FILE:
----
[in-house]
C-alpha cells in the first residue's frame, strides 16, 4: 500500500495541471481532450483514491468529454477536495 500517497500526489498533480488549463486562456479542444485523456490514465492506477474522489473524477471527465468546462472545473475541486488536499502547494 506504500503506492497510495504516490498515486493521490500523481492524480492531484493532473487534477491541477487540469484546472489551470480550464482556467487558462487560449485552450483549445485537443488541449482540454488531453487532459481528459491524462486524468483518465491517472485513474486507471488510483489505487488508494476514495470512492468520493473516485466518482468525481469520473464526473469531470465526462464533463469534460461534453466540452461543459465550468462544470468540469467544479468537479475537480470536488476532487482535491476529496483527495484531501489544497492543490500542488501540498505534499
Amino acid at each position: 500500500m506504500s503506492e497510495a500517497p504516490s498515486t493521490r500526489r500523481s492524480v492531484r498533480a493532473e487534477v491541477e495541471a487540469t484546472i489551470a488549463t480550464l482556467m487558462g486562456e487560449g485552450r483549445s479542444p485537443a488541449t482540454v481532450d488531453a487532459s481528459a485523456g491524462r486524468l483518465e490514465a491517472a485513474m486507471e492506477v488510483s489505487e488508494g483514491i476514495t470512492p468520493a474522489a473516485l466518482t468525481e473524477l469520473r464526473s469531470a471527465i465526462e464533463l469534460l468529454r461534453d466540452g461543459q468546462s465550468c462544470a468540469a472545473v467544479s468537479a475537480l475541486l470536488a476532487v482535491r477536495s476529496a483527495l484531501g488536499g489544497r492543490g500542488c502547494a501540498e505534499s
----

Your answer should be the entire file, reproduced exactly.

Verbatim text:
[in-house]
C-alpha cells in the first residue's frame, strides 16, 4: 500500500495541471481532450483514491468529454477536495 500517497500526489498533480488549463486562456479542444485523456490514465492506477474522489473524477471527465468546462472545473475541486488536499502547494 506504500503506492497510495504516490498515486493521490500523481492524480492531484493532473487534477491541477487540469484546472489551470480550464482556467487558462487560449485552450483549445485537443488541449482540454488531453487532459481528459491524462486524468483518465491517472485513474486507471488510483489505487488508494476514495470512492468520493473516485466518482468525481469520473464526473469531470465526462464533463469534460461534453466540452461543459465550468462544470468540469467544479468537479475537480470536488476532487482535491476529496483527495484531501489544497492543490500542488501540498505534499
Amino acid at each position: 500500500m506504500s503506492e497510495a500517497p504516490s498515486t493521490r500526489r500523481s492524480v492531484r498533480a493532473e487534477v491541477e495541471a487540469t484546472i489551470a488549463t480550464l482556467m487558462g486562456e487560449g485552450r483549445s479542444p485537443a488541449t482540454v481532450d488531453a487532459s481528459a485523456g491524462r486524468l483518465e490514465a491517472a485513474m486507471e492506477v488510483s489505487e488508494g483514491i476514495t470512492p468520493a474522489a473516485l466518482t468525481e473524477l469520473r464526473s469531470a471527465i465526462e464533463l469534460l468529454r461534453d466540452g461543459q468546462s465550468c462544470a468540469a472545473v467544479s468537479a475537480l475541486l470536488a476532487v482535491r477536495s476529496a483527495l484531501g488536499g489544497r492543490g500542488c502547494a501540498e505534499s